Albuquerque’s first billion-dollar budget cleared the City Council on Monday night, but not before the councilors put their own stamp on the plan.
The council ultimately shifted about $3 million in expenditures within the $1.1 billion fiscal year 2020 plan proposed last month by Mayor Tim Keller. That includes reallocating $1 million of the $2 million the mayor planned for Local Economic Development Act funding.
But the council’s budget maintains the same spending level for the Albuquerque Police Department and uses $4 million from outside the general fund to pay for economic development efforts at the city’s two airports.
Councilor Pat Davis said the council’s budget bill – which he introduced with Isaac Benton, Klarissa Pena and Ken Sanchez – was not markedly different from Keller’s, in that it “protected” the public safety and economic development priorities.
Keller agreed, issuing a statement after the vote saying the budget “doubles down” on efforts to reduce crime and homelessness, and boost the economy.
“We are working together to continue getting a handle on our biggest challenges,” he said of the council.
But the council did put its mark on the spending plan for the year that begins July 1.
The budget formalized councilors’ plans to devote new bicycle police officers to the Central Avenue corridor, where residents and businesses have raised concerns about crime. Benton, Davis, Pena and Sanchez earlier this month announced their intention to station eight new bike cops along the Albuquerque Rapid Transit route on Central, designating them from the 53 new police positions already funded in Keller’s budget.
Councilor Don Harris on Monday successfully proposed an amendment to expand the coverage area eastward on Central to Tramway, and boost the number to 10 officers.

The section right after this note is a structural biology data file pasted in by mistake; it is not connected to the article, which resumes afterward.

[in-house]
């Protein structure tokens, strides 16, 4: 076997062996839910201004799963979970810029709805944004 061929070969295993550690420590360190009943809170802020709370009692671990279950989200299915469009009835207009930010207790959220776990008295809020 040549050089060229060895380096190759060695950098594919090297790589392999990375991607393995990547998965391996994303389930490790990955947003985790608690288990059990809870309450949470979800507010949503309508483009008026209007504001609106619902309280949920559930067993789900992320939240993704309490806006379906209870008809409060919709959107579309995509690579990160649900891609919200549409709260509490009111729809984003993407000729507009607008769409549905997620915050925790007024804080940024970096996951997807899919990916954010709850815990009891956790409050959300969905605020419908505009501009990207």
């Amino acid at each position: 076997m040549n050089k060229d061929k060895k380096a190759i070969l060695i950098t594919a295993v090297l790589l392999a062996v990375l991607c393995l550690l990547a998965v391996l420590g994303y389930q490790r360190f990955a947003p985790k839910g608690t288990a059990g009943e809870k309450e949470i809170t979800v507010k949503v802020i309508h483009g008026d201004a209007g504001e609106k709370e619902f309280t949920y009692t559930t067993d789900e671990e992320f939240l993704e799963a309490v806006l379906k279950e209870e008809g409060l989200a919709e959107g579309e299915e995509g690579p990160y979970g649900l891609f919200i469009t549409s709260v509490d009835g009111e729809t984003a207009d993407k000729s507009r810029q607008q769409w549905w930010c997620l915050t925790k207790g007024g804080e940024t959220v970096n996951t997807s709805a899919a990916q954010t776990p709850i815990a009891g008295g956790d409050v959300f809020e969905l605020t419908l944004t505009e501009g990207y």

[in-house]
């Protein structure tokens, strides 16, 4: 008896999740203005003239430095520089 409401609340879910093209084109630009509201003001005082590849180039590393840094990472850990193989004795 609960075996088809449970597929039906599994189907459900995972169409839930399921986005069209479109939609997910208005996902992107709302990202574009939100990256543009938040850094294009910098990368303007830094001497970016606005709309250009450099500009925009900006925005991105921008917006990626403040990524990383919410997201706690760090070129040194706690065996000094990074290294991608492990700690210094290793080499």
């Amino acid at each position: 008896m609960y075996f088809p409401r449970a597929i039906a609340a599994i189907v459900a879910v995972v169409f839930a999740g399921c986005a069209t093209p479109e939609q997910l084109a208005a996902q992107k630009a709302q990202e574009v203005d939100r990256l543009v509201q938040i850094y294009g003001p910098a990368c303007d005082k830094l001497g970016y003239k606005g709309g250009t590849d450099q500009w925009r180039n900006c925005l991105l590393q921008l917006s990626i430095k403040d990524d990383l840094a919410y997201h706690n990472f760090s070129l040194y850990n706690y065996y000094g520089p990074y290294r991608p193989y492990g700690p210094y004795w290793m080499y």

Brad Winter bristled a little at the notion of pumping extra resources into a single part of the city.
“I know we’ve got a problem on Central and a big problem, and we’re trying to fight that, but are we sacrificing the rest of the city for Central?” he said.
But Davis defended the initiative, saying it was created in collaboration with neighborhood association and merchant groups.
Previously “we’ve just been hiring cops to answer calls,” Davis said after the meeting. “This is the first budget where we deliberately developed a community policing initiative, took it through the process and funded it. That’s a turning point.”
Elsewhere in the budget, the council took away $859,000 of Keller’s planned investment in park security, shade structures and playgrounds, but added money to other areas. That includes $433,500 for library automation, $195,000 for a centralized social services helpline and $108,500 for Balloon Museum exhibits.
The City Council also pulled funding for several city government jobs that are currently vacant and instead plugged the dollars into new jobs.
Gone, for example, are an office assistant in Animal Welfare and three park maintenance workers. But the council’s budget added two positions in planning and poured $50,000 into raises for the Municipal Development Department’s engineers.
Councilor Trudy Jones, who requested the new planning roles, said it made sense to re allocate money that has been going to jobs without workers.
“We make allowances for them when we could be using money for things we need today,” she said.